Gender differences in subjective memory impairment in a general population: the HUNT study, Norway
1 HUNT Research Centre, Department of General Practice and Public Health, Norwegian University of Science and Technology (NTNU), HUNT forskningssenter, Forskningsvegen 2, 7600 Levanger, Norway
2 Department of Mental Health, The Norwegian Institute of Public Health, Oslo, Norway
3 Levanger Hospital, The Nord-Trøndelag Health Authority, Levanger, Norway
4 Department of Neuroscience, Norwegian University of Science and Technology (NTNU), Trondheim, Norway
5 Department of Geriatrics, St Olav Hospital, University Hospital of Trondheim, Trondheim, Norway
BMC Psychology 2013, 1:19 doi:10.1186/2050-7283-1-19Published: 25 October 2013
There is increased focus on early diagnosis of dementia, and subjective awareness of memory impairment is often assumed to be an early symptom of dementia. Subjective memory impairment (SMI) is used to describe subjective awareness of memory problems in the elderly after identifiable diseases which include this symptom are excluded. The aim of the present cross-sectional study was to examine the occurrence of SMI in a general adult population and its association with education level, subjective health, anxiety, depression and satisfaction with life.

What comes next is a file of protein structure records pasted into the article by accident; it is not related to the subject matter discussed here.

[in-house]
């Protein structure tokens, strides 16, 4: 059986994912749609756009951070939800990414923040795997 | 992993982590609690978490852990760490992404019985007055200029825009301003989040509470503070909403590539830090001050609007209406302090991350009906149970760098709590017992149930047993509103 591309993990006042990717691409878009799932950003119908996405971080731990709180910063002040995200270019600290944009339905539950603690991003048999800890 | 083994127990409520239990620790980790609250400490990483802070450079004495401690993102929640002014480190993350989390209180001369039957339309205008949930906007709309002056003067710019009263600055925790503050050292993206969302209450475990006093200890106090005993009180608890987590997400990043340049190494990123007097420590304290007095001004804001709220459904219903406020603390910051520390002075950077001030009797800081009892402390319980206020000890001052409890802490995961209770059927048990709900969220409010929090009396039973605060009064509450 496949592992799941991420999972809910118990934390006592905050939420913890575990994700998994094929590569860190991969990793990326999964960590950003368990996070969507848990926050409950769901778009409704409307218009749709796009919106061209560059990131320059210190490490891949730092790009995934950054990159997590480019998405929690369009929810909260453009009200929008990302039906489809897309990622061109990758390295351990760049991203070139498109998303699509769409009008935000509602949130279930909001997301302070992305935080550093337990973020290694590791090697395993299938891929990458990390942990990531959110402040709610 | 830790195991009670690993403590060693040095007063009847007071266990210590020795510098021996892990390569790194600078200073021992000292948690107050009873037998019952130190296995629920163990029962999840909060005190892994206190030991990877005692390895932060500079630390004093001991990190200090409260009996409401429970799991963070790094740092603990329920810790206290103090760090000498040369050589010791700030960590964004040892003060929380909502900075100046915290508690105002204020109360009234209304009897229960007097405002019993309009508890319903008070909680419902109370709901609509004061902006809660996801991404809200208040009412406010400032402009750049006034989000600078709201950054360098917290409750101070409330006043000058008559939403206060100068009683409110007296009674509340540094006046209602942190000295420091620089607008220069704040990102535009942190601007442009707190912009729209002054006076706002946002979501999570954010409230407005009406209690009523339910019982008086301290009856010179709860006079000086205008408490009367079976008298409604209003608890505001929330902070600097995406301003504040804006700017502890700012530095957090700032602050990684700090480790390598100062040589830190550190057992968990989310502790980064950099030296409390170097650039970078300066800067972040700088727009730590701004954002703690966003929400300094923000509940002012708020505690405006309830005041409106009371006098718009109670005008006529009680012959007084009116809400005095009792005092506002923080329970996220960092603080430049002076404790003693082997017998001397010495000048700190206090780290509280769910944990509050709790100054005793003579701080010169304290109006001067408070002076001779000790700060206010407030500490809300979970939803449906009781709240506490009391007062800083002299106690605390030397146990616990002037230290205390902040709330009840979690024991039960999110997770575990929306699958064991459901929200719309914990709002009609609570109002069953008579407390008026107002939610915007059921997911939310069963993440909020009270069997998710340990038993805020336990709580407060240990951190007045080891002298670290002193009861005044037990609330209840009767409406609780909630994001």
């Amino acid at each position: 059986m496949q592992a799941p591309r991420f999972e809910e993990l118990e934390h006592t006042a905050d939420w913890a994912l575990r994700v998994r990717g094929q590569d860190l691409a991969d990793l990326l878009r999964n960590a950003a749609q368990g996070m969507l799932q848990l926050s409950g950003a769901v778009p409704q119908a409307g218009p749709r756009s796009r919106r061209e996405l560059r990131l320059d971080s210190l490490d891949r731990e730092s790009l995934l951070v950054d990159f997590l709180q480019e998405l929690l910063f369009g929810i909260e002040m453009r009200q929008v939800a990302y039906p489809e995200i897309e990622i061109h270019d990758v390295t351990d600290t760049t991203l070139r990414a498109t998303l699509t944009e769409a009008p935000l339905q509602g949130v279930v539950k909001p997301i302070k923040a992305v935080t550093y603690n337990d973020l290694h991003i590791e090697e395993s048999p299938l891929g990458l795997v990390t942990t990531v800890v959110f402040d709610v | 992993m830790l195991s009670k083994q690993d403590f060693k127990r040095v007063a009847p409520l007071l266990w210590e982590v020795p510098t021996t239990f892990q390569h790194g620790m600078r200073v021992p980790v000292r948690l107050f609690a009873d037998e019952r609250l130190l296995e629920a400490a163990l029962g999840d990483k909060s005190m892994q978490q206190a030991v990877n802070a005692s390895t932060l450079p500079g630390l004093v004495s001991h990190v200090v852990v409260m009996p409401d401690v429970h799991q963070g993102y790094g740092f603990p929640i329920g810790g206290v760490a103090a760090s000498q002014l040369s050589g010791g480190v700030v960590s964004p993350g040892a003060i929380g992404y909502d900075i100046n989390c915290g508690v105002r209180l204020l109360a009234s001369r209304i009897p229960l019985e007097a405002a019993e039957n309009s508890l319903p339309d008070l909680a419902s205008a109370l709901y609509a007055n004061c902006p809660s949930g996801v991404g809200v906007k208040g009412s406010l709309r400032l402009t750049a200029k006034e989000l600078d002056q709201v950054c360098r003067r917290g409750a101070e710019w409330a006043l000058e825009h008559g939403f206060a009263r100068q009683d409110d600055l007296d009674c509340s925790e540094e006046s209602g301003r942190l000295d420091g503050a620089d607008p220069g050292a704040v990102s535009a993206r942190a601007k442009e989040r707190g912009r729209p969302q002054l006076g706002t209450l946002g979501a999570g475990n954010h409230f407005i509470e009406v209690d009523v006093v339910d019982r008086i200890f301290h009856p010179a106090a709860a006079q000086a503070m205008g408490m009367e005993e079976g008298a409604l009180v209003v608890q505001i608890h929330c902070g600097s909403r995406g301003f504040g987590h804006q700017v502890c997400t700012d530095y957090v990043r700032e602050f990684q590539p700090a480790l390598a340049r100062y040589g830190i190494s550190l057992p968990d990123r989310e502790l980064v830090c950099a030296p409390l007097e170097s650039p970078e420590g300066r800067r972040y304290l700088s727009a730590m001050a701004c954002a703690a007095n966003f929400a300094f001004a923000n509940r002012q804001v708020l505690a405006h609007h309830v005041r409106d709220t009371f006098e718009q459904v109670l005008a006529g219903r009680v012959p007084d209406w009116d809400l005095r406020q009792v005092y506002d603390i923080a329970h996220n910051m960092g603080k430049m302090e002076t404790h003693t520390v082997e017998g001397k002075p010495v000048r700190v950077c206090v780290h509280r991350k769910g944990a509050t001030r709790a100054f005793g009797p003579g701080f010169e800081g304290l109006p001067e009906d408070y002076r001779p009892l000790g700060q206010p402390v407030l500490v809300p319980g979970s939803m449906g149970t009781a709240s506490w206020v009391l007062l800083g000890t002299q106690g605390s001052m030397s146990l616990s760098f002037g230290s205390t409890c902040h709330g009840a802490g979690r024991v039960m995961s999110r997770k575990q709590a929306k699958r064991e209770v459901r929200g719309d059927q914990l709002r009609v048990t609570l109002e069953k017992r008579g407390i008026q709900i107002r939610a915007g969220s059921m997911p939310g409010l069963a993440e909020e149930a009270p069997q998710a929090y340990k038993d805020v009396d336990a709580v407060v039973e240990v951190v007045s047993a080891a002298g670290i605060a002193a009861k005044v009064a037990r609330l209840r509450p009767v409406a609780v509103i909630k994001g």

Nine items about memory were included in the questionnaire for participants aged 30+ in the large population based HUNT Study(2006–08). Health data, such as global health, symptoms of anxiety and depression and satisfaction with life in addition to level of education was collected. Stratified analyses were used to study gender differences in SMI sum score. Cohen’s d was measured as an effect size. One-way ANOVA followed by a Tukey post-hoc test was used to test the association between SMI sum score and each category of gender, age, education, global health and satisfaction with life. Bivariate correlation between symptoms of anxiety and depression and SMI were tested and finally the association between SMI sum score and age, gender, education level, subjective health and symptoms of depression and anxiety was tested in a linear regression model.
Nearly half of the participants (n=37,405: 44.6% women, 46.2% men) reported minor memory problems. Severe problems were reported by 1.2% of women and 1.6% of men. Remembering names and dates were the most frequent problems, and they increased with age. In eight out of nine items, more men than women reported memory problems. Elevated SMI was associated with poor self-perceived global health, symptoms of anxiety and depression and low education in both men and women and in all age groups.
Minor subjective memory problems were very common, and SMI was clearly associated with health measures and with level of education. The relatively strong association between SMI and symptoms of depression might be of clinical interest. The reason for men reporting more memory problems than women remains unexplained.